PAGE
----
When investigators entered the home on Wednesday, Deputy Mike Burdette wrote, he saw "wall to wall dogs throughout the residence."

Burdette said he "observed dogs in every room in the residence, to include closets, bathrooms, bedrooms, kitchens, porches, etc."

 He noted there was not enough food or water for the animals.

The officers began to load the dogs into animal-control vehicles Wednesday, but just before midnight Wednesday, after 117 dogs were transported to Animal Control, the O'Malleys said their lawyer told them to stop unless a search warrant was provided.


Deputies - stopped removing dogs from the ammonia-filled home, but maintained the scene as a crime scene so the O'Malley's weren't able to go inside, grab dogs and run off with them.

A deputy returned and provided the warrant to the O'Malleys about 2:30 a.m. Thursday and they went back to removing more dogs from the disgusting house. By mid-morning Thursday, all the animals were seized and brought to Animal Control to be treated and recorded as evidence.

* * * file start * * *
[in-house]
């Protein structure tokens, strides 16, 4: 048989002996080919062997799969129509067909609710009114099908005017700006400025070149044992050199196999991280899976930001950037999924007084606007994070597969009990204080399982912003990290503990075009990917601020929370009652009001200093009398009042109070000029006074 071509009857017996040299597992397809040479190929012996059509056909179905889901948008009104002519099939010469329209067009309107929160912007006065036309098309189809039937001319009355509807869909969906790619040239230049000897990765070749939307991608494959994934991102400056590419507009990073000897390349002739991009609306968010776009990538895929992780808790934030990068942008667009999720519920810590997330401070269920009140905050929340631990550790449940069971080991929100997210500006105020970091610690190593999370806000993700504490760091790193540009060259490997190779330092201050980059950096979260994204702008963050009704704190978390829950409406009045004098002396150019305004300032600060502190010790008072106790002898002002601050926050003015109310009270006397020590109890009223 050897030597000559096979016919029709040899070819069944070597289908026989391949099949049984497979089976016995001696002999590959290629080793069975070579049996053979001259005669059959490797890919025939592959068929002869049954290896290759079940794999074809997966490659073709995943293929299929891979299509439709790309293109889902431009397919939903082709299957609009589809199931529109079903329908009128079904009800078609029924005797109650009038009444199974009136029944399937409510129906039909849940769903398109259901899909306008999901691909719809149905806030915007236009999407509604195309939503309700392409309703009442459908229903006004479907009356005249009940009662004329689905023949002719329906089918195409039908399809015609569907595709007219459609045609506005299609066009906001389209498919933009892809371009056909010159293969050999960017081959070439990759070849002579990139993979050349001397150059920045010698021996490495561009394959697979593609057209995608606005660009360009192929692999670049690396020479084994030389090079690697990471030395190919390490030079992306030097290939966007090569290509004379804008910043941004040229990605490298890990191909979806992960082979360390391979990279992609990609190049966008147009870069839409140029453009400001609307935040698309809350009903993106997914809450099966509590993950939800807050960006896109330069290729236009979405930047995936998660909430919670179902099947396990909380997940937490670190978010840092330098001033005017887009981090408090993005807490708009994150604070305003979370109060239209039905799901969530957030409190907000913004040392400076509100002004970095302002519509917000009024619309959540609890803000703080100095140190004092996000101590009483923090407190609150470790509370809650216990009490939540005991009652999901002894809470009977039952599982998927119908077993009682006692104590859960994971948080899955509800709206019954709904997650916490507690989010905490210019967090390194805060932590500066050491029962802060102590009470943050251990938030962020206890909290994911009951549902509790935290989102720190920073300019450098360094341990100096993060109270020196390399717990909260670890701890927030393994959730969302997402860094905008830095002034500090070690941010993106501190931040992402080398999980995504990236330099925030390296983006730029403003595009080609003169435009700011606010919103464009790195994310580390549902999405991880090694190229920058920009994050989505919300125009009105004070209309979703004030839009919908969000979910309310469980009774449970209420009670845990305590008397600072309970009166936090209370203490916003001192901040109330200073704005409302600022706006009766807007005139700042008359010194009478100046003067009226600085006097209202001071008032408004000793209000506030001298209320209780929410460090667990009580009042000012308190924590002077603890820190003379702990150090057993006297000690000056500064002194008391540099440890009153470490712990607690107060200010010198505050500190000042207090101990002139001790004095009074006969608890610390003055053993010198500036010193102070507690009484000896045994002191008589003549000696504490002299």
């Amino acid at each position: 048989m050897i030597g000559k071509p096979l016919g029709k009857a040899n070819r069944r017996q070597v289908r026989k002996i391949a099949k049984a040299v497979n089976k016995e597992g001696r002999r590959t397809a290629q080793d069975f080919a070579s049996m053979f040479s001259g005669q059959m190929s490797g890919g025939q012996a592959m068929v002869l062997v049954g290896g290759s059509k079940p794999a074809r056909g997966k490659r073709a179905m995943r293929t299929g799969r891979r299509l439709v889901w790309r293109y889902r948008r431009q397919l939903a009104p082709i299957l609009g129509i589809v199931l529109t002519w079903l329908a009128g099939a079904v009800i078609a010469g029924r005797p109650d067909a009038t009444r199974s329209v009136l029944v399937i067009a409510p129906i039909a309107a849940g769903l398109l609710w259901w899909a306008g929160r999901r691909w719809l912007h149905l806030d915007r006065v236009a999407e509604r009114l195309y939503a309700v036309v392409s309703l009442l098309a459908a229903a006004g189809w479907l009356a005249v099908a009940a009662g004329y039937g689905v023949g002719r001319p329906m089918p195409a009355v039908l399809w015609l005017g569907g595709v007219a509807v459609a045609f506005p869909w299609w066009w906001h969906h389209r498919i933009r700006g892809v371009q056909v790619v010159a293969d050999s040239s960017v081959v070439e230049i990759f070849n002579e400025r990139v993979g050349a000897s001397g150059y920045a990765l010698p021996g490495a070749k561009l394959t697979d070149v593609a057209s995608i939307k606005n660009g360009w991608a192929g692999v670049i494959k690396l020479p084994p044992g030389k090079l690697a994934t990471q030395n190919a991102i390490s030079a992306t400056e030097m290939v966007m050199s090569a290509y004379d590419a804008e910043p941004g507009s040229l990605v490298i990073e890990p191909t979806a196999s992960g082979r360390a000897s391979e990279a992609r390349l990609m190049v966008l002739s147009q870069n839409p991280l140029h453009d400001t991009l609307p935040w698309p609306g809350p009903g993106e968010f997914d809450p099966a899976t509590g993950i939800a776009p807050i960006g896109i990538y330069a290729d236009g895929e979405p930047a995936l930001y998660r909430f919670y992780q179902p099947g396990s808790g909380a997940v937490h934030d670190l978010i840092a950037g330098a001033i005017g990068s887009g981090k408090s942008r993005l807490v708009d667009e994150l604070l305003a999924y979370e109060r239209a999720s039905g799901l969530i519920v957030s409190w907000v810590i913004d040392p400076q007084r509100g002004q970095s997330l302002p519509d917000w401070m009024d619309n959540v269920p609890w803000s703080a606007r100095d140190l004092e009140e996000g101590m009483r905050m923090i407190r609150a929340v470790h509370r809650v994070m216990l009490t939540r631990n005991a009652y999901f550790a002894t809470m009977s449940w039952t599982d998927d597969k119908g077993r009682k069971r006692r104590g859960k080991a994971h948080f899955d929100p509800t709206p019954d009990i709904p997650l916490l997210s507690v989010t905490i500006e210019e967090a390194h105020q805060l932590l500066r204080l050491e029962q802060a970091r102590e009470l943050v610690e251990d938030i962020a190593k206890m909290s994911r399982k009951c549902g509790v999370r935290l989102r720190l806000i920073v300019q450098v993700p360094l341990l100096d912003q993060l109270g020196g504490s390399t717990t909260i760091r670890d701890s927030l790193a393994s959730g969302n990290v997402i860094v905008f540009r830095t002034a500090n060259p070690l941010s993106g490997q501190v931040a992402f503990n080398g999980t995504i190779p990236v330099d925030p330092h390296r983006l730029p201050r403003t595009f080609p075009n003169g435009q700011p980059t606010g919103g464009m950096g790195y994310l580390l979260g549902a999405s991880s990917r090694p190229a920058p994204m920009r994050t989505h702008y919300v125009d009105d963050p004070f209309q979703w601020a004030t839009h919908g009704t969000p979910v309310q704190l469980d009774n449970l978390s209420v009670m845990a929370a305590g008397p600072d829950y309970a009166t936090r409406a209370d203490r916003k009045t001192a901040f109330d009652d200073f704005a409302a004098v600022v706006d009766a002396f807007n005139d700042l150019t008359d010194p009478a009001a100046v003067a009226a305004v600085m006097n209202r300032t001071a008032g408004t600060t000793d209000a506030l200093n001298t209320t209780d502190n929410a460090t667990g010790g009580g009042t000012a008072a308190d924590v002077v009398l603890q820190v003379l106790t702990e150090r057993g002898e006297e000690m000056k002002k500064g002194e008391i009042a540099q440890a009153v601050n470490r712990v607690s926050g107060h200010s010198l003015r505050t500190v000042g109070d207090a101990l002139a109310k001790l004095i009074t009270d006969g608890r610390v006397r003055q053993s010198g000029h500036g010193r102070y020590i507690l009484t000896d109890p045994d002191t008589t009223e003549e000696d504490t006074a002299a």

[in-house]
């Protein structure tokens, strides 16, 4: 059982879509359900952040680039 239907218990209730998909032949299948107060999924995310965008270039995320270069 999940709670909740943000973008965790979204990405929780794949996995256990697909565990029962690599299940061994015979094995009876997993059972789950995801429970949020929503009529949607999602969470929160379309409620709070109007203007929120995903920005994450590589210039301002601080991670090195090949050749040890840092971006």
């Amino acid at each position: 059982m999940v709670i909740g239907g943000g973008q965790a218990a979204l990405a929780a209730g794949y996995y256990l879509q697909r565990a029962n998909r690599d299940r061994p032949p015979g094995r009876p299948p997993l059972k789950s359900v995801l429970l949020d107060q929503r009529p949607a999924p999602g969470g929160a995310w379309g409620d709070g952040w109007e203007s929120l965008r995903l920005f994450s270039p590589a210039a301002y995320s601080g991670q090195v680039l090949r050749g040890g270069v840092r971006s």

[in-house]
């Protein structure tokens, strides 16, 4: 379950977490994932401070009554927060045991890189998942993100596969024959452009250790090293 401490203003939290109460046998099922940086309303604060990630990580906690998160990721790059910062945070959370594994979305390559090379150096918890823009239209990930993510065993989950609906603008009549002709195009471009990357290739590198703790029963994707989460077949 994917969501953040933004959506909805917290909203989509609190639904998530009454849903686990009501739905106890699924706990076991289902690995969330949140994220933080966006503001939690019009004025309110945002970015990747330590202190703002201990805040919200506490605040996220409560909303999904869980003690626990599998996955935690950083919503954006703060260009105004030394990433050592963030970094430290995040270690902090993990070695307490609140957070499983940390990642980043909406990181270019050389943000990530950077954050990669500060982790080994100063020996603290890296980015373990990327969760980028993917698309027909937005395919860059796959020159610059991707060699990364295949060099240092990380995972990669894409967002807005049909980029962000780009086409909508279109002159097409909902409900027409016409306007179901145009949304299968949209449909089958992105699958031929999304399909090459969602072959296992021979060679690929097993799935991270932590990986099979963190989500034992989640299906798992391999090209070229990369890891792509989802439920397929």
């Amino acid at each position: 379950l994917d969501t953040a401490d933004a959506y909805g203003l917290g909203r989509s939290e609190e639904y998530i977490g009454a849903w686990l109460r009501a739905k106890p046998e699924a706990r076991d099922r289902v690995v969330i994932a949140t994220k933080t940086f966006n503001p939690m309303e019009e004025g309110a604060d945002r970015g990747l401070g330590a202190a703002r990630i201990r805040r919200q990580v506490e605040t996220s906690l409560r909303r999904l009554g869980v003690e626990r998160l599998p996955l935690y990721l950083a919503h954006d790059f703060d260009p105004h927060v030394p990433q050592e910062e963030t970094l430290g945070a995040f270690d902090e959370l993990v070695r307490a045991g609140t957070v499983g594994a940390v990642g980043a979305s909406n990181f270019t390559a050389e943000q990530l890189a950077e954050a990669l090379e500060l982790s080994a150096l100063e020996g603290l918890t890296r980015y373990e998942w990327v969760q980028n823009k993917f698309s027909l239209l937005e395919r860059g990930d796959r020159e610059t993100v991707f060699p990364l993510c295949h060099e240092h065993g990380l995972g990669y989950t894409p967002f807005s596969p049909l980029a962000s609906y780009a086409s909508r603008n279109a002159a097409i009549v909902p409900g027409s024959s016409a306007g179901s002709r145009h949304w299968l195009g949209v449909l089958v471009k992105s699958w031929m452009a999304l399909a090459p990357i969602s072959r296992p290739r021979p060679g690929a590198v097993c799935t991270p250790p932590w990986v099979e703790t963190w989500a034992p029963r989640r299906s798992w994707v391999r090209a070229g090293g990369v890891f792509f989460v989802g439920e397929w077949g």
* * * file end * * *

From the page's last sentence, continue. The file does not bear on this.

In all, 261 dogs and a bull were removed from the couple's property.

The bull was healthy but was seized because no one would have been able to care for it with the O'Malleys in jail, Judd said.

He said the couple lived in the home, including their master bedroom which had animals and their excrement scattered on the floor and bed, with its springs ripped from the fabric.

Burdette said he "observed dogs in every room in the residence, to include closets, bathrooms, bedrooms, kitchens, portches, etc."